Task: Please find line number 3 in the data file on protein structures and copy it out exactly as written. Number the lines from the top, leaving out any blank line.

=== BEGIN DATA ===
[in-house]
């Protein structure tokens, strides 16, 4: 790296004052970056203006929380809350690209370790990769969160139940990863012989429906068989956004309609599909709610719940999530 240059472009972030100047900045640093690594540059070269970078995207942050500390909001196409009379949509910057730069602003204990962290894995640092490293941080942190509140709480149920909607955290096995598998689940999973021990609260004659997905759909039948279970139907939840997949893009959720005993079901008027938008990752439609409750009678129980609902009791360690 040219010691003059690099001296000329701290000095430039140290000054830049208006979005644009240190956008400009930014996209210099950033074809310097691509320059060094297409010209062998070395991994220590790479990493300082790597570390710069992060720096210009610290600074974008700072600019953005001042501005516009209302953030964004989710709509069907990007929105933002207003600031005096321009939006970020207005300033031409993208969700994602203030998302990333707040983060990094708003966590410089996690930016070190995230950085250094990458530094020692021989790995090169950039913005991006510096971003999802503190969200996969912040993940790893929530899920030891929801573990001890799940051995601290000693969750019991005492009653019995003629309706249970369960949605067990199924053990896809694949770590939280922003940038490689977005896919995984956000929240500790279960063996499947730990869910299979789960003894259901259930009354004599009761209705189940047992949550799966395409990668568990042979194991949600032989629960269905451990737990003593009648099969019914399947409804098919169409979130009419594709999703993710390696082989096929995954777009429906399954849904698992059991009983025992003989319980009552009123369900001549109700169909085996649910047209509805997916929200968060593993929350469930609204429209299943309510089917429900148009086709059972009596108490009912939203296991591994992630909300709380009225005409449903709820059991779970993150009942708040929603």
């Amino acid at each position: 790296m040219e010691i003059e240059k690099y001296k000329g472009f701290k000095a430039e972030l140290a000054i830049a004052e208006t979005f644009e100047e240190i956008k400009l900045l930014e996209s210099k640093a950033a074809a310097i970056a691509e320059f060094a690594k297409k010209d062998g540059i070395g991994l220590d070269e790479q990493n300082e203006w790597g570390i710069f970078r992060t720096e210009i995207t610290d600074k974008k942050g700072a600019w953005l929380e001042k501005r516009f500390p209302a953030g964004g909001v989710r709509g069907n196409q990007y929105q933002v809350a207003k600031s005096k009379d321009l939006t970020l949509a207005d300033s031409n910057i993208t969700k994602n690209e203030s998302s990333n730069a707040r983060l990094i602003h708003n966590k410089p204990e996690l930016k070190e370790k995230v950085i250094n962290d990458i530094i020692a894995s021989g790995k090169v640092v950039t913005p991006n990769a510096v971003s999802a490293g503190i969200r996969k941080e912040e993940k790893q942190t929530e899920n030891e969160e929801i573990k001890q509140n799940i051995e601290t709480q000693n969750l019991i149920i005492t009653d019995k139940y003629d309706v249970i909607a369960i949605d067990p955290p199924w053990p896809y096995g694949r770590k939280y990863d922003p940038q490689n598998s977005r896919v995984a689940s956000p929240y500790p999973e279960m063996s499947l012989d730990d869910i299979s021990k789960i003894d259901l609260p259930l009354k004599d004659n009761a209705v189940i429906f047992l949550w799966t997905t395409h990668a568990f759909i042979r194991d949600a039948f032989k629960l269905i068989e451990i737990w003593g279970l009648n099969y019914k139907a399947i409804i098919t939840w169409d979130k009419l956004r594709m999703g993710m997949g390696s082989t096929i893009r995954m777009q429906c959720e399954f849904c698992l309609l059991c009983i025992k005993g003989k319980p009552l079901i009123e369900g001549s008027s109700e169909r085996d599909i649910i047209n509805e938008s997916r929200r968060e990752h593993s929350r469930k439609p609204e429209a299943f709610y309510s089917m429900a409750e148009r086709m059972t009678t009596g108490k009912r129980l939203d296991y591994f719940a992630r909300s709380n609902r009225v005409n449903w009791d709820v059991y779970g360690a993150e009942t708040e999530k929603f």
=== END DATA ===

């Amino acid at each position: 790296m040219e010691i003059e240059k690099y001296k000329g472009f701290k000095a430039e972030l140290a000054i830049a004052e208006t979005f644009e100047e240190i956008k400009l900045l930014e996209s210099k640093a950033a074809a310097i970056a691509e320059f060094a690594k297409k010209d062998g540059i070395g991994l220590d070269e790479q990493n300082e203006w790597g570390i710069f970078r992060t720096e210009i995207t610290d600074k974008k942050g700072a600019w953005l929380e001042k501005r516009f500390p209302a953030g964004g909001v989710r709509g069907n196409q990007y929105q933002v809350a207003k600031s005096k009379d321009l939006t970020l949509a207005d300033s031409n910057i993208t969700k994602n690209e203030s998302s990333n730069a707040r983060l990094i602003h708003n966590k410089p204990e996690l930016k070190e370790k995230v950085i250094n962290d990458i530094i020692a894995s021989g790995k090169v640092v950039t913005p991006n990769a510096v971003s999802a490293g503190i969200r996969k941080e912040e993940k790893q942190t929530e899920n030891e969160e929801i573990k001890q509140n799940i051995e601290t709480q000693n969750l019991i149920i005492t009653d019995k139940y003629d309706v249970i909607a369960i949605d067990p955290p199924w053990p896809y096995g694949r770590k939280y990863d922003p940038q490689n598998s977005r896919v995984a689940s956000p929240y500790p999973e279960m063996s499947l012989d730990d869910i299979s021990k789960i003894d259901l609260p259930l009354k004599d004659n009761a209705v189940i429906f047992l949550w799966t997905t395409h990668a568990f759909i042979r194991d949600a039948f032989k629960l269905i068989e451990i737990w003593g279970l009648n099969y019914k139907a399947i409804i098919t939840w169409d979130k009419l956004r594709m999703g993710m997949g390696s082989t096929i893009r995954m777009q429906c959720e399954f849904c698992l309609l059991c009983i025992k005993g003989k319980p009552l079901i009123e369900g001549s008027s109700e169909r085996d599909i649910i047209n509805e938008s997916r929200r968060e990752h593993s929350r469930k439609p609204e429209a299943f709610y309510s089917m429900a409750e148009r086709m059972t009678t009596g108490k009912r129980l939203d296991y591994f719940a992630r909300s709380n609902r009225v005409n449903w009791d709820v059991y779970g360690a993150e009942t708040e999530k929603f």